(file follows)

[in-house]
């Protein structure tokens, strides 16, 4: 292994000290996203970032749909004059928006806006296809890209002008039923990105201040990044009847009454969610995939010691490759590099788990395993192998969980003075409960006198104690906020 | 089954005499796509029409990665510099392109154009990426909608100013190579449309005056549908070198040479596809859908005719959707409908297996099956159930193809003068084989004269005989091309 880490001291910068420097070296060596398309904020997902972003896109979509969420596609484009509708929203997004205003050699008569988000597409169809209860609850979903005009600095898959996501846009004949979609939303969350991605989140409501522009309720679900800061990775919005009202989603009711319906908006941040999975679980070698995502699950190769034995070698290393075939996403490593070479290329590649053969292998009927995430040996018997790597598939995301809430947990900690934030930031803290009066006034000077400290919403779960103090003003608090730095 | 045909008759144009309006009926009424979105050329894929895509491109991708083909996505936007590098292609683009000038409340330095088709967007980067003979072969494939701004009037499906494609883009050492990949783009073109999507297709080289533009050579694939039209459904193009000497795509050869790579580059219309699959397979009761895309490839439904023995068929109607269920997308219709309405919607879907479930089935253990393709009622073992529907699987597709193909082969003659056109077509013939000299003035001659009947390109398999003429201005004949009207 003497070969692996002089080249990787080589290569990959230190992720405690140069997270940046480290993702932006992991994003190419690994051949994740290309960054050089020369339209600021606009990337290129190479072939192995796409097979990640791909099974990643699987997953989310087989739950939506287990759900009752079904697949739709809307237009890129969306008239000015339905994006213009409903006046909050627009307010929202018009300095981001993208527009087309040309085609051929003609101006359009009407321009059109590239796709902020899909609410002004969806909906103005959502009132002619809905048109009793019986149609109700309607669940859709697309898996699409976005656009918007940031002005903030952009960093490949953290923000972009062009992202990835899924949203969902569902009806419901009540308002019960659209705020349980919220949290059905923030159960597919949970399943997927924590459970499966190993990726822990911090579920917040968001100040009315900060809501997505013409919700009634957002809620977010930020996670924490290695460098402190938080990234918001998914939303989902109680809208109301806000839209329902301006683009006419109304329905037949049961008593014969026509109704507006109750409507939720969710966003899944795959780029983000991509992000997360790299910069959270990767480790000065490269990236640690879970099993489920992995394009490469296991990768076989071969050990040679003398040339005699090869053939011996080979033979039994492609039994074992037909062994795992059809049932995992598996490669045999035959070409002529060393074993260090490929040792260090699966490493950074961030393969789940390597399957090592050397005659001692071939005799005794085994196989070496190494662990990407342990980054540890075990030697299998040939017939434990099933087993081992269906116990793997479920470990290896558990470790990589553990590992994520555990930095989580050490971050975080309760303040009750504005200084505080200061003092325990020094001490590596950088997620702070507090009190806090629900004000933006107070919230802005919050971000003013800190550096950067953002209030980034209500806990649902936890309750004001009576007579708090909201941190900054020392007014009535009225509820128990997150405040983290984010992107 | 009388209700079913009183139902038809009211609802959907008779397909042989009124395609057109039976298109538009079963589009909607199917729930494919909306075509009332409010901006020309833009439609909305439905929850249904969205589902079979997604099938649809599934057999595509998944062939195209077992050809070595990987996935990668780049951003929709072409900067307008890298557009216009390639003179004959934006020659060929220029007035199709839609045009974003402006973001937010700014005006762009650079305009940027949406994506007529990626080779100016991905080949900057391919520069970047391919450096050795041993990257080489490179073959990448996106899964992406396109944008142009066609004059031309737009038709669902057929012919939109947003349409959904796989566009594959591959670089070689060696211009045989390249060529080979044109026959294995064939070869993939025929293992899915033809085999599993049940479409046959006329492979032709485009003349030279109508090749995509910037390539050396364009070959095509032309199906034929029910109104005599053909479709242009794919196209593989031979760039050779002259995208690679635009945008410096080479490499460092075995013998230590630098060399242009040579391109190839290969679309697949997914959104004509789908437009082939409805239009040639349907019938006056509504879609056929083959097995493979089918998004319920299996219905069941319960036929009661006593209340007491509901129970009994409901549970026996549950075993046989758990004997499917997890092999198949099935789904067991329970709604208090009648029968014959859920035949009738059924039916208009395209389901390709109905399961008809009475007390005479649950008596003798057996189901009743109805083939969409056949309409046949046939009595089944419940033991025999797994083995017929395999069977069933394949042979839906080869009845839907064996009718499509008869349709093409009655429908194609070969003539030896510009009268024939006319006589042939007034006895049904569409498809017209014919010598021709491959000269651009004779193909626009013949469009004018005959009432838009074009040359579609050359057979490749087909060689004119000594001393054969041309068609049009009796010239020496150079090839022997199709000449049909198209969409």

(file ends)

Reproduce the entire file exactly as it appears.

[in-house]
């Protein structure tokens, strides 16, 4: 292994000290996203970032749909004059928006806006296809890209002008039923990105201040990044009847009454969610995939010691490759590099788990395993192998969980003075409960006198104690906020 | 089954005499796509029409990665510099392109154009990426909608100013190579449309005056549908070198040479596809859908005719959707409908297996099956159930193809003068084989004269005989091309 880490001291910068420097070296060596398309904020997902972003896109979509969420596609484009509708929203997004205003050699008569988000597409169809209860609850979903005009600095898959996501846009004949979609939303969350991605989140409501522009309720679900800061990775919005009202989603009711319906908006941040999975679980070698995502699950190769034995070698290393075939996403490593070479290329590649053969292998009927995430040996018997790597598939995301809430947990900690934030930031803290009066006034000077400290919403779960103090003003608090730095 | 045909008759144009309006009926009424979105050329894929895509491109991708083909996505936007590098292609683009000038409340330095088709967007980067003979072969494939701004009037499906494609883009050492990949783009073109999507297709080289533009050579694939039209459904193009000497795509050869790579580059219309699959397979009761895309490839439904023995068929109607269920997308219709309405919607879907479930089935253990393709009622073992529907699987597709193909082969003659056109077509013939000299003035001659009947390109398999003429201005004949009207 003497070969692996002089080249990787080589290569990959230190992720405690140069997270940046480290993702932006992991994003190419690994051949994740290309960054050089020369339209600021606009990337290129190479072939192995796409097979990640791909099974990643699987997953989310087989739950939506287990759900009752079904697949739709809307237009890129969306008239000015339905994006213009409903006046909050627009307010929202018009300095981001993208527009087309040309085609051929003609101006359009009407321009059109590239796709902020899909609410002004969806909906103005959502009132002619809905048109009793019986149609109700309607669940859709697309898996699409976005656009918007940031002005903030952009960093490949953290923000972009062009992202990835899924949203969902569902009806419901009540308002019960659209705020349980919220949290059905923030159960597919949970399943997927924590459970499966190993990726822990911090579920917040968001100040009315900060809501997505013409919700009634957002809620977010930020996670924490290695460098402190938080990234918001998914939303989902109680809208109301806000839209329902301006683009006419109304329905037949049961008593014969026509109704507006109750409507939720969710966003899944795959780029983000991509992000997360790299910069959270990767480790000065490269990236640690879970099993489920992995394009490469296991990768076989071969050990040679003398040339005699090869053939011996080979033979039994492609039994074992037909062994795992059809049932995992598996490669045999035959070409002529060393074993260090490929040792260090699966490493950074961030393969789940390597399957090592050397005659001692071939005799005794085994196989070496190494662990990407342990980054540890075990030697299998040939017939434990099933087993081992269906116990793997479920470990290896558990470790990589553990590992994520555990930095989580050490971050975080309760303040009750504005200084505080200061003092325990020094001490590596950088997620702070507090009190806090629900004000933006107070919230802005919050971000003013800190550096950067953002209030980034209500806990649902936890309750004001009576007579708090909201941190900054020392007014009535009225509820128990997150405040983290984010992107 | 009388209700079913009183139902038809009211609802959907008779397909042989009124395609057109039976298109538009079963589009909607199917729930494919909306075509009332409010901006020309833009439609909305439905929850249904969205589902079979997604099938649809599934057999595509998944062939195209077992050809070595990987996935990668780049951003929709072409900067307008890298557009216009390639003179004959934006020659060929220029007035199709839609045009974003402006973001937010700014005006762009650079305009940027949406994506007529990626080779100016991905080949900057391919520069970047391919450096050795041993990257080489490179073959990448996106899964992406396109944008142009066609004059031309737009038709669902057929012919939109947003349409959904796989566009594959591959670089070689060696211009045989390249060529080979044109026959294995064939070869993939025929293992899915033809085999599993049940479409046959006329492979032709485009003349030279109508090749995509910037390539050396364009070959095509032309199906034929029910109104005599053909479709242009794919196209593989031979760039050779002259995208690679635009945008410096080479490499460092075995013998230590630098060399242009040579391109190839290969679309697949997914959104004509789908437009082939409805239009040639349907019938006056509504879609056929083959097995493979089918998004319920299996219905069941319960036929009661006593209340007491509901129970009994409901549970026996549950075993046989758990004997499917997890092999198949099935789904067991329970709604208090009648029968014959859920035949009738059924039916208009395209389901390709109905399961008809009475007390005479649950008596003798057996189901009743109805083939969409056949309409046949046939009595089944419940033991025999797994083995017929395999069977069933394949042979839906080869009845839907064996009718499509008869349709093409009655429908194609070969003539030896510009009268024939006319006589042939007034006895049904569409498809017209014919010598021709491959000269651009004779193909626009013949469009004018005959009432838009074009040359579609050359057979490749087909060689004119000594001393054969041309068609049009009796010239020496150079090839022997199709000449049909198209969409």